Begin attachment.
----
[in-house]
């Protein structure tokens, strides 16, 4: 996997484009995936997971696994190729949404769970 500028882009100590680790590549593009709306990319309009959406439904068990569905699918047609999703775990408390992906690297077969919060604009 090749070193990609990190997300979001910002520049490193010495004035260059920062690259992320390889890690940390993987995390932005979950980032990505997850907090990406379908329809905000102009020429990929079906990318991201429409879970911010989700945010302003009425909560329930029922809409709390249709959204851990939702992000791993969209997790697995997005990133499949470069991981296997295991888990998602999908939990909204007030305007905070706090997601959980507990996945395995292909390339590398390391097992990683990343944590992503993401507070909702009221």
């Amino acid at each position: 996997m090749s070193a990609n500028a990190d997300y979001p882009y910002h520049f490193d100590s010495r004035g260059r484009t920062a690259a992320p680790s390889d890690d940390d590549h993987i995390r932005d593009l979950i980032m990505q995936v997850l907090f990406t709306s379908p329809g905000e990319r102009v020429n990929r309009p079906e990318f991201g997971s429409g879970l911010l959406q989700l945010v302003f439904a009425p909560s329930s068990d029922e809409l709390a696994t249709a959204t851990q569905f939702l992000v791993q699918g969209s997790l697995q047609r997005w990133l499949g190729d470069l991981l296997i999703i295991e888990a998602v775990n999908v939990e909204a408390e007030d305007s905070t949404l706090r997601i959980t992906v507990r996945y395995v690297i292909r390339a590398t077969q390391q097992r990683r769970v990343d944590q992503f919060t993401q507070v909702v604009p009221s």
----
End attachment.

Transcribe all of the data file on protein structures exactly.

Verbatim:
[in-house]
């Protein structure tokens, strides 16, 4: 996997484009995936997971696994190729949404769970 500028882009100590680790590549593009709306990319309009959406439904068990569905699918047609999703775990408390992906690297077969919060604009 090749070193990609990190997300979001910002520049490193010495004035260059920062690259992320390889890690940390993987995390932005979950980032990505997850907090990406379908329809905000102009020429990929079906990318991201429409879970911010989700945010302003009425909560329930029922809409709390249709959204851990939702992000791993969209997790697995997005990133499949470069991981296997295991888990998602999908939990909204007030305007905070706090997601959980507990996945395995292909390339590398390391097992990683990343944590992503993401507070909702009221």
């Amino acid at each position: 996997m090749s070193a990609n500028a990190d997300y979001p882009y910002h520049f490193d100590s010495r004035g260059r484009t920062a690259a992320p680790s390889d890690d940390d590549h993987i995390r932005d593009l979950i980032m990505q995936v997850l907090f990406t709306s379908p329809g905000e990319r102009v020429n990929r309009p079906e990318f991201g997971s429409g879970l911010l959406q989700l945010v302003f439904a009425p909560s329930s068990d029922e809409l709390a696994t249709a959204t851990q569905f939702l992000v791993q699918g969209s997790l697995q047609r997005w990133l499949g190729d470069l991981l296997i999703i295991e888990a998602v775990n999908v939990e909204a408390e007030d305007s905070t949404l706090r997601i959980t992906v507990r996945y395995v690297i292909r390339a590398t077969q390391q097992r990683r769970v990343d944590q992503f919060t993401q507070v909702v604009p009221s």